Rural areas are often the hardest hit, Labour conference hears

 Walking the dog in the mid afternoon (4/11/13 4pm) as the winter sun sets over the country side in

Walking the dog in the mid afternoon (4/11/13 4pm) as the winter sun sets over the country side in Mundesley on Sea - Credit: citizenside.com

A 'cost of living crisis' is affecting rural and coastal communities more than poverty in urban and city areas, a conference on the Norfolk and Suffolk border was told.

At a Labour Party conference held at Stradbroke High School to discuss rural issues, East of England MEP Richard Howitt warned: 'There is a cost of living crisis in the countryside.'

He was followed by former ministers Lord Jim Knight and Huw Irranca-Davies, who said poverty was worse in remote areas because people had access to fewer services.

'It impacts more in rural areas as the cost of providing goods and services is disparate areas is higher,' said Mr Irranca-Davies, currently Labour's shadow food and farming spokesman. 'Rural households don't have the same access to what people in cities take for granted.'

Lord Knight said: 'Not only do you have a crude level of disadvantage in rural areas, you have isolation and that compounds the misery of poverty. It is something that is unique to rural areas.'


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Speaking afterwards, Conservative South Norfolk MP Richard Bacon said it was an issue 'rural MPs have been banging on about for many, many years - including under the previous Labour government'.

He said 'rural areas often get a raw deal' and claimed the 'balance of public expenditure is too often in favour of urban areas'. He added: 'Many of the problems in urban areas you encounter in rural areas - but they they are more hidden.'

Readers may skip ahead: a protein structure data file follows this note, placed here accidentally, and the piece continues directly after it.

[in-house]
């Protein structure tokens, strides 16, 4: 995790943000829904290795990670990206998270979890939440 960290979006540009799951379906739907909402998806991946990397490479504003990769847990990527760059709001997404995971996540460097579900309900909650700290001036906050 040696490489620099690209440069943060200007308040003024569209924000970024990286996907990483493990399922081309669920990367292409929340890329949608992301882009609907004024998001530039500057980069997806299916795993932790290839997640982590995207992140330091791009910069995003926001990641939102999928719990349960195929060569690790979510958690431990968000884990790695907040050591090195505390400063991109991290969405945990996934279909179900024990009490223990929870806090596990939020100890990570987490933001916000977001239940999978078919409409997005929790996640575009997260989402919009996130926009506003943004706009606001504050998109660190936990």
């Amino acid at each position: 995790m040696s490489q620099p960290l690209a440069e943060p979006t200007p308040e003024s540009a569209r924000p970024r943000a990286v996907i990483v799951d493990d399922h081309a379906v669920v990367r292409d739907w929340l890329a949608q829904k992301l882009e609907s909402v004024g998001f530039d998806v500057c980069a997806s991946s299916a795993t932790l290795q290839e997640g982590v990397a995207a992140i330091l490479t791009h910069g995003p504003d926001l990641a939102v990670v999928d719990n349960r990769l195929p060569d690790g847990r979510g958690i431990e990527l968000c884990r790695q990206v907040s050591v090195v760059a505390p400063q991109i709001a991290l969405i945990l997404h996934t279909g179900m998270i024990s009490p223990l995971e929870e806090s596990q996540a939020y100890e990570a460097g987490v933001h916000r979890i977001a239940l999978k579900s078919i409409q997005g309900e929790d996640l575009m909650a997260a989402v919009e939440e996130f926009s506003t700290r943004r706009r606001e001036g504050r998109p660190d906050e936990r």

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One solution, Lord Knight told the conference, is to fix what he called a 'market failure in our market towns' and 'reinvent the viability of those town centres'.

He said: 'Those were places where people came together to exchange goods. In the digital age, that's getting harder. Retail brands are disappearing because they cater for a different age.' He called for market towns to provide 'hubs' where young people can connect to the internet to do their work, without having to pay expensive rail fares into London.

Mr Irranca-Davies added that the living wage should be higher for people in rural areas.

What do you think about Labour's view that there is a 'cost of living crisis' in rural communities? Write, giving your full contact details, to: EDP Letters, Prospect House, Rouen Road, Norwich NR1 1RE or email EDPLetters@archant.co.uk

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